Eric and I drove the two hours down the coast to Seven Mile Beach Friday afternoon after work. While we've come to expect less than a return to nature from our Australian camping experiences, the campsite above was still a little disappointing. Little did we know that the ambience would be enhanced after dark by the psychotic lady in the cabin across the road parking her car in our "campsite," leaving her sun-like porch light on all night, and shrilly screaming about what a loser her husband was until 3 am. At daylight, Eric and I wearily took down the tent and vowed never to return, despite the fact that we had already paid $85 to utilise this patch of grass next to the road for two nights.
We made an attempt at surfing in what were some of the largest waves we've been out in before the little energy we'd stored in the three hours of sleep we'd gotten ran out. We decided to drive a little further down the coast to Jervis Bay, find a nice park, and pass out. Ideally, we hoped we'd find a beach that didn't look too patrolled where we could ignore the "No Camping" signs and throw up our tent after dark that evening.
We paid our $10 to get into the Jervis Bay National Park and spent the afternoon taking little dirt roads to isolated beaches. On one little trail, Eric spotted an echidna, a cousin of the platypus that is the only other mammal to lay eggs. Imagine a porcupine with a platypus beak (http://www.giftlog.com/pictures/echidna_pictures.htm). He was totally oblivious to us as he rustled under the leaves with his little beak looking for something tasty to eat.
It was all very lovely, but my eyes were getting bleary from sleep deprivation by the time we reached an aboriginal village at the end of one road in the park. While the US government pulled a bait and switch, relocating the Native Americans to land that couldn't sustain much more than a family of lizards, the aboriginees have been given some of the land where they actually lived for thousands of years. We set up our tent in a big tree-covered field overlooking the ocean, and I vowed never to leave. However, we noticed as the afternoon waned that all of the non-aboriginees were packing up their gear and heading home, and the aboriginees themselves were giving us some funny looks.
I was too afraid to ask whether we could stay because I was horrified to think we would have to leave this fantasy place, but fortunately Eric was braver. He went over to a family's campsite and asked the man whether people were allowed to stay here. The man told him that only people from the aboriginal village, like his wife, were allowed to stay overnight. Eric and I started to pack our things to go when his wife ran over and told us that it was very respectful to have asked, and they'd be happy if we stayed as their guests. I was so relieved not to have to leave and scavenge for another place to stay that I did a little happy dance.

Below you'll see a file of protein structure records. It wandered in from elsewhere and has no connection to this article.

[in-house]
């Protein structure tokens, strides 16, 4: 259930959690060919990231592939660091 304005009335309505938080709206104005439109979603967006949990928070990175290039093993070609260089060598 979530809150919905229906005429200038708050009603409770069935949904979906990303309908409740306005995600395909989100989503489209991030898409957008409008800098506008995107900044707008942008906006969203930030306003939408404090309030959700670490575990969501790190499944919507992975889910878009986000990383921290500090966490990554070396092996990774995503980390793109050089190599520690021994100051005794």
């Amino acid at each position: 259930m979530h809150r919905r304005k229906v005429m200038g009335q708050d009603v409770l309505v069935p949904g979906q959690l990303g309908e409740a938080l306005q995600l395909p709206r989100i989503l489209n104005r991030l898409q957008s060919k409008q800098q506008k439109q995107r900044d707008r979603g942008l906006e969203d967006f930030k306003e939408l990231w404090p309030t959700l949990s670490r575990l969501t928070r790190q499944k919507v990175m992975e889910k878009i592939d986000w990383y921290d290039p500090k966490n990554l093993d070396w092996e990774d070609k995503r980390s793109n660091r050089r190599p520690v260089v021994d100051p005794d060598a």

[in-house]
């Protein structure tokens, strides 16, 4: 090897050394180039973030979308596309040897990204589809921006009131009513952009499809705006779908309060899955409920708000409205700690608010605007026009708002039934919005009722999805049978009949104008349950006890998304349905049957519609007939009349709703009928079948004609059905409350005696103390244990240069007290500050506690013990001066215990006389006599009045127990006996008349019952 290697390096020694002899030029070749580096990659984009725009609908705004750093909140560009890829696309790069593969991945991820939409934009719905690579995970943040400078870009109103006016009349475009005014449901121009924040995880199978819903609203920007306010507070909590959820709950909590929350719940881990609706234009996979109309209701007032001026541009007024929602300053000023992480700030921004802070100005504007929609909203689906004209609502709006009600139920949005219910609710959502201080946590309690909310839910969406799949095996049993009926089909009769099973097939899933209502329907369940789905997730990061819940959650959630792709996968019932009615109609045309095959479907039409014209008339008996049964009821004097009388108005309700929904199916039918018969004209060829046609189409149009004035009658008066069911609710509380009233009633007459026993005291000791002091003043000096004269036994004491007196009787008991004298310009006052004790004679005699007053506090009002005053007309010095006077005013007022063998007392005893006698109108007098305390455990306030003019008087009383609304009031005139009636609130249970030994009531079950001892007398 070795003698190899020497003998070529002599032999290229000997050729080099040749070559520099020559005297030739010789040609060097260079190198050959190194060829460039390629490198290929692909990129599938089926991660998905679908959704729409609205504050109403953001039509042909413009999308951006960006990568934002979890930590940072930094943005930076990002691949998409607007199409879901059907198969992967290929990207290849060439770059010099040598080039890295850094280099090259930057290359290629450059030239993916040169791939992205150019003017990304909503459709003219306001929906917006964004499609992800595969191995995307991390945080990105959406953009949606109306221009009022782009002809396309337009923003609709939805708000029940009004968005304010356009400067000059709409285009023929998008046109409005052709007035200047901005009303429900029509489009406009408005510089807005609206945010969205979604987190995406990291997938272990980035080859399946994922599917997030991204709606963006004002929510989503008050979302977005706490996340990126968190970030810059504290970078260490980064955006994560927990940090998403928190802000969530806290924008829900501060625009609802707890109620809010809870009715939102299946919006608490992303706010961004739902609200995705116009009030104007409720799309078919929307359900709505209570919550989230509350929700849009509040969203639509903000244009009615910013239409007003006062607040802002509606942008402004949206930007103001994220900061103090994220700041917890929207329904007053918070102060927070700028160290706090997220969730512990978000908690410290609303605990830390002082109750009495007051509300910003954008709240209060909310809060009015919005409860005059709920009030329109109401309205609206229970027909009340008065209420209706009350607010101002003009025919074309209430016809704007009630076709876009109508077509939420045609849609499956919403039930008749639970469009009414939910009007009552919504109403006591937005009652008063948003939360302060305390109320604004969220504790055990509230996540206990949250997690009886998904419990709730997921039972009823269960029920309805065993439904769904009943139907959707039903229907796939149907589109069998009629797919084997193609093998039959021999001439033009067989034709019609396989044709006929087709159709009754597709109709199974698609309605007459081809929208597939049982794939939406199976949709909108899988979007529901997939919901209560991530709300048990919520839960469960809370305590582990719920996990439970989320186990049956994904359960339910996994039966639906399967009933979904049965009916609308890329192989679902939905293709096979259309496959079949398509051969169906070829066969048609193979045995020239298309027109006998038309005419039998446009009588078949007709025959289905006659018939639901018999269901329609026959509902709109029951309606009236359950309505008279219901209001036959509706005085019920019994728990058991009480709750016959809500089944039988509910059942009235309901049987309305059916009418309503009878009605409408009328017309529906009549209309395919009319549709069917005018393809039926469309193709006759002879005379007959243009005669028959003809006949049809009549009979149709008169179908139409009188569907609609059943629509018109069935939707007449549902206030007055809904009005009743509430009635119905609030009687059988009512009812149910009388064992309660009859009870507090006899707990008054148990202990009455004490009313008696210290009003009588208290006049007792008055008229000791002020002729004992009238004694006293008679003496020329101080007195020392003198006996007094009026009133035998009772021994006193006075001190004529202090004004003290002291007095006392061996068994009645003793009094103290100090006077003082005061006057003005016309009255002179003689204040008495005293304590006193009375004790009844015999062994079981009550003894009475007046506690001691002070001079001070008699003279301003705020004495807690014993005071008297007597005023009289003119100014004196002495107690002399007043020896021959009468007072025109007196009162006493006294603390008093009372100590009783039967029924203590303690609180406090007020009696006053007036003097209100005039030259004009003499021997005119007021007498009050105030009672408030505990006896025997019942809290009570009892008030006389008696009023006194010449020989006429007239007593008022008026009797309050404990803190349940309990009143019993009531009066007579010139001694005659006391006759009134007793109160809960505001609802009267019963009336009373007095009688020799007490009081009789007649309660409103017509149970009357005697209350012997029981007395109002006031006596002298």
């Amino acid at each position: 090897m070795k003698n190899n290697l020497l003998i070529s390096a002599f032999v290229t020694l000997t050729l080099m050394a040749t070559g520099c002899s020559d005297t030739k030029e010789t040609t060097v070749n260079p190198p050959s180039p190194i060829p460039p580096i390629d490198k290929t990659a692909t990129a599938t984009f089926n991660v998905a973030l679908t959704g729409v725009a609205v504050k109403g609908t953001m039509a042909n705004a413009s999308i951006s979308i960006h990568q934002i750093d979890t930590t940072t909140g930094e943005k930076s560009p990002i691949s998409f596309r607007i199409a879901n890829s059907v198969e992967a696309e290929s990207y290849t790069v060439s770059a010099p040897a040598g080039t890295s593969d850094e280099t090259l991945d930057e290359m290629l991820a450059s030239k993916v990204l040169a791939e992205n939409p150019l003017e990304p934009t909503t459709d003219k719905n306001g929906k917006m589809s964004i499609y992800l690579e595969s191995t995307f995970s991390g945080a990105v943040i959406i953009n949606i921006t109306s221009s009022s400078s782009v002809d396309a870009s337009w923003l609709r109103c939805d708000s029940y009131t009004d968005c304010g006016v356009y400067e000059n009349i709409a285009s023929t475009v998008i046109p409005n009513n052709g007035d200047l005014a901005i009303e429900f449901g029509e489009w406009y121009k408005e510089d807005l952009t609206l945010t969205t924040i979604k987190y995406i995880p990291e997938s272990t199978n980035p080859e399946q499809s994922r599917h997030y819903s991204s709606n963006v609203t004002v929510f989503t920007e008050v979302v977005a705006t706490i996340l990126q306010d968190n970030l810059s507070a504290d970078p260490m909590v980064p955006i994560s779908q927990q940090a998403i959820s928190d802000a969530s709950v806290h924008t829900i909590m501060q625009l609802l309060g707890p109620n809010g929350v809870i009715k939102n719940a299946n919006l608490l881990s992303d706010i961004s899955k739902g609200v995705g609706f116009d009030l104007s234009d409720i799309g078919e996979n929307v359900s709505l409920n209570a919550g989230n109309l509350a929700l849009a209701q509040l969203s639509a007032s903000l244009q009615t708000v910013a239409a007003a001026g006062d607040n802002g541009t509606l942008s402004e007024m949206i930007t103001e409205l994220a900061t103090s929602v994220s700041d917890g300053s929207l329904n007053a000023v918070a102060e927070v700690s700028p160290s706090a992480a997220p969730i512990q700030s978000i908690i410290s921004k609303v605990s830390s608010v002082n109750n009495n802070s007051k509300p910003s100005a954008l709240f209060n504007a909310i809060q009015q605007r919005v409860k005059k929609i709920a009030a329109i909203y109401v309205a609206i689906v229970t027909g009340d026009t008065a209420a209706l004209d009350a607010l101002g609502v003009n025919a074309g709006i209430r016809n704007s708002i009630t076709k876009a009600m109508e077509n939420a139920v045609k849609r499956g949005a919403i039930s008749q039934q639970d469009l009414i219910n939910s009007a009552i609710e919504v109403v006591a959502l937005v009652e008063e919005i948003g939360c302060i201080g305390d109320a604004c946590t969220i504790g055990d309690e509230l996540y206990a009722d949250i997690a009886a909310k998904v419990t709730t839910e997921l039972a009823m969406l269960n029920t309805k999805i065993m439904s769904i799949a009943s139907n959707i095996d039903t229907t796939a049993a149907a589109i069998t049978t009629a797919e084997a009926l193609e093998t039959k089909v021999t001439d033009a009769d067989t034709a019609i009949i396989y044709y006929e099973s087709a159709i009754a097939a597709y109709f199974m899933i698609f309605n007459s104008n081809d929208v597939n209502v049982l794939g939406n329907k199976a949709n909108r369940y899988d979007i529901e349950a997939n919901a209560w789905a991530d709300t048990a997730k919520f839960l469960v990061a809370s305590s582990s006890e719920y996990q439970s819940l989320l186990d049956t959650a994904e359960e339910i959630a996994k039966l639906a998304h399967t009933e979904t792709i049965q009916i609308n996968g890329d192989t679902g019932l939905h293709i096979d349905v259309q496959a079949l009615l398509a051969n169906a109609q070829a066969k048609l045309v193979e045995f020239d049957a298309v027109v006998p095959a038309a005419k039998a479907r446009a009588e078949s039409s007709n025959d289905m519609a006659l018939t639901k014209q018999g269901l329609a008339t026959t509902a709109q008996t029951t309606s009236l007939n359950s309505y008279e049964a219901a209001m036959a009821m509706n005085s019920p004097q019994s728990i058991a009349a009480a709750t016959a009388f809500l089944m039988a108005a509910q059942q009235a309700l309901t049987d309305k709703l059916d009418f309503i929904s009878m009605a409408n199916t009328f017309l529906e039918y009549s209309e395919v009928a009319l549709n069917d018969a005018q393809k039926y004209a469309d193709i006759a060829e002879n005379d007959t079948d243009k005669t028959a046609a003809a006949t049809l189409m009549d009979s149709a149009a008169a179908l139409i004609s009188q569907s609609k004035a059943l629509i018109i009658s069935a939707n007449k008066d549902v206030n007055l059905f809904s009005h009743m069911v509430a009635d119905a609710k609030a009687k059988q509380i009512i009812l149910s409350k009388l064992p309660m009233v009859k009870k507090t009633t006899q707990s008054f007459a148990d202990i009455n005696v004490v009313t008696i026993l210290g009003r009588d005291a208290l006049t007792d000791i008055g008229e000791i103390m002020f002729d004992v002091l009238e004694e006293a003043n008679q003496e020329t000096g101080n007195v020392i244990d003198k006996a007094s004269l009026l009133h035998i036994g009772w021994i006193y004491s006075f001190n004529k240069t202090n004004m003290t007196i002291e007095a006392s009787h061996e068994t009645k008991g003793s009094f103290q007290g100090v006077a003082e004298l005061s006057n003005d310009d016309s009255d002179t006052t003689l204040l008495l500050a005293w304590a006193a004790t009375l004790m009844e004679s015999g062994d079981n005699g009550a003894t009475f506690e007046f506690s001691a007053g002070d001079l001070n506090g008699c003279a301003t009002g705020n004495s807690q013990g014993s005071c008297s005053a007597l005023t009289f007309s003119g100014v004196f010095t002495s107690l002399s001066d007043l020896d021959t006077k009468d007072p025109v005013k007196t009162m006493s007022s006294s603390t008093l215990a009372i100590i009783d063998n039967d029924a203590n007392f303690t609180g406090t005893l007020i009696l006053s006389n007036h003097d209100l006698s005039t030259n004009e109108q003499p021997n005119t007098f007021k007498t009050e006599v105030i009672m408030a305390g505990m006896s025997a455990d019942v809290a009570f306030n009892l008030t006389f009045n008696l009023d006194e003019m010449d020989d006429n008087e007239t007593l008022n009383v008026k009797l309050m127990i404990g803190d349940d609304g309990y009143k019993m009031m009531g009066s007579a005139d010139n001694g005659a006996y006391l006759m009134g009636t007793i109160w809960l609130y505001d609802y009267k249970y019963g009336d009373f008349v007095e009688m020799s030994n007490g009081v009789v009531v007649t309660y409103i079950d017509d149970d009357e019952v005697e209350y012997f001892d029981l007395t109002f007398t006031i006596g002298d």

Well rested, we began to explore the area in the few hours before dark. There was a trail through the woods that lead down to a large beach of dead coral where we watched crabs and other mysterious sea creatures scurry about as the tide came in. A man who was fishing with his daughter called us over to see a giant ray that was sculling along the rocky shore looking for abandoned bait. He was gliding along so gracefully, but the little girl kind of spoiled it by musing that perhaps this was the ray who killed Steve Irwin. Later, this little girl and I were discussing a dead kangaroo a little ways up the beach when she hypothesised that the poor roo had also met his fate at the "hands" of the ray. I was glad we were staying up on top of a cliff as there was clearly a killer ray on the loose!
Our explorations complete, Eric and I spent the evening sipping beer and reading our books, watching the sun set over the ocean. The weather was fine, so we didn't even put on the rain fly. It's probably the happiest I've been since we've come to Australia. Given how the day began, it was certainly a surprise.
In the morning, we went to thank the lady for allowing us to stay. We chatted for a while, and I was struck by the fact that we share a lot of personal information with a lot of people before ever sharing our names. Is this because a) our names, as identifying information, are really precious and we tend to guard them, b) we think it sounds presumptuous to share our names, like we're starting a lifelong friendship, or c) we're just so caught up with trying to make conversation with strangers that we forget?
Anyway, we tried battling the surf again, but I was bested by the waves. When the surf is small, as long as you can catch a wave, it's pretty easy to manipulate. When the surf is big, there's a pretty good chance the waves are going to catch you against your will and show you who's boss. I guess some days are just better than others...and this is why people who have been surfing for years still don't consider themselves "good."